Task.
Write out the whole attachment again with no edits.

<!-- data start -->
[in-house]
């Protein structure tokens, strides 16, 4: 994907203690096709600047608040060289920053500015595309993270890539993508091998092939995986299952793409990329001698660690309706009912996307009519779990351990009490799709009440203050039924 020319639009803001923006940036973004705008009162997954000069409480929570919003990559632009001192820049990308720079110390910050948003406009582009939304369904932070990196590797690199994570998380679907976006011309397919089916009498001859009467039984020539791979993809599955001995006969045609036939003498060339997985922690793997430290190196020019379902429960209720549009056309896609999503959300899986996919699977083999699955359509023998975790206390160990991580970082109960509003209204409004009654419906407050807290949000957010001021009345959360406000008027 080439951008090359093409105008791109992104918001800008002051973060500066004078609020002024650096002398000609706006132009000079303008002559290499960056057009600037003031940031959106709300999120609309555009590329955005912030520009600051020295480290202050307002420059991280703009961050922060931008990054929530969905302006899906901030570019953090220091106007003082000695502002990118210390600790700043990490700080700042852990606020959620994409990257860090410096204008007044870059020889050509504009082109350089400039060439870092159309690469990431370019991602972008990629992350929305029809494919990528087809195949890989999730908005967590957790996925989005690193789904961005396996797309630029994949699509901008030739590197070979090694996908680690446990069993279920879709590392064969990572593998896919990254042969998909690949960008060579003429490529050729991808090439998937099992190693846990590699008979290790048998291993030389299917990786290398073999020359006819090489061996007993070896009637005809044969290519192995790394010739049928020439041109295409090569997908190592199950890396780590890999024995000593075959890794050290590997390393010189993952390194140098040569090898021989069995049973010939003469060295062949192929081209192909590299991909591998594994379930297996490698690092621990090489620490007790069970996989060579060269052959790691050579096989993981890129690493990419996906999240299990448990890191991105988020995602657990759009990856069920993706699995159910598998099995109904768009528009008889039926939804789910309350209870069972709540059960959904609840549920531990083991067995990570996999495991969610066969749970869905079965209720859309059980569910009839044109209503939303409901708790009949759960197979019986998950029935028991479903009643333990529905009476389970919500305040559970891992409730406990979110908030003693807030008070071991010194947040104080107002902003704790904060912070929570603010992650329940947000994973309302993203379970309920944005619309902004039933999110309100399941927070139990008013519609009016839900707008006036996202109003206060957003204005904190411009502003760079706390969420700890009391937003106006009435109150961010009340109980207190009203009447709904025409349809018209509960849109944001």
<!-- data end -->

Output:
[in-house]
């Protein structure tokens, strides 16, 4: 994907203690096709600047608040060289920053500015595309993270890539993508091998092939995986299952793409990329001698660690309706009912996307009519779990351990009490799709009440203050039924 020319639009803001923006940036973004705008009162997954000069409480929570919003990559632009001192820049990308720079110390910050948003406009582009939304369904932070990196590797690199994570998380679907976006011309397919089916009498001859009467039984020539791979993809599955001995006969045609036939003498060339997985922690793997430290190196020019379902429960209720549009056309896609999503959300899986996919699977083999699955359509023998975790206390160990991580970082109960509003209204409004009654419906407050807290949000957010001021009345959360406000008027 080439951008090359093409105008791109992104918001800008002051973060500066004078609020002024650096002398000609706006132009000079303008002559290499960056057009600037003031940031959106709300999120609309555009590329955005912030520009600051020295480290202050307002420059991280703009961050922060931008990054929530969905302006899906901030570019953090220091106007003082000695502002990118210390600790700043990490700080700042852990606020959620994409990257860090410096204008007044870059020889050509504009082109350089400039060439870092159309690469990431370019991602972008990629992350929305029809494919990528087809195949890989999730908005967590957790996925989005690193789904961005396996797309630029994949699509901008030739590197070979090694996908680690446990069993279920879709590392064969990572593998896919990254042969998909690949960008060579003429490529050729991808090439998937099992190693846990590699008979290790048998291993030389299917990786290398073999020359006819090489061996007993070896009637005809044969290519192995790394010739049928020439041109295409090569997908190592199950890396780590890999024995000593075959890794050290590997390393010189993952390194140098040569090898021989069995049973010939003469060295062949192929081209192909590299991909591998594994379930297996490698690092621990090489620490007790069970996989060579060269052959790691050579096989993981890129690493990419996906999240299990448990890191991105988020995602657990759009990856069920993706699995159910598998099995109904768009528009008889039926939804789910309350209870069972709540059960959904609840549920531990083991067995990570996999495991969610066969749970869905079965209720859309059980569910009839044109209503939303409901708790009949759960197979019986998950029935028991479903009643333990529905009476389970919500305040559970891992409730406990979110908030003693807030008070071991010194947040104080107002902003704790904060912070929570603010992650329940947000994973309302993203379970309920944005619309902004039933999110309100399941927070139990008013519609009016839900707008006036996202109003206060957003204005904190411009502003760079706390969420700890009391937003106006009435109150961010009340109980207190009203009447709904025409349809018209509960849109944001």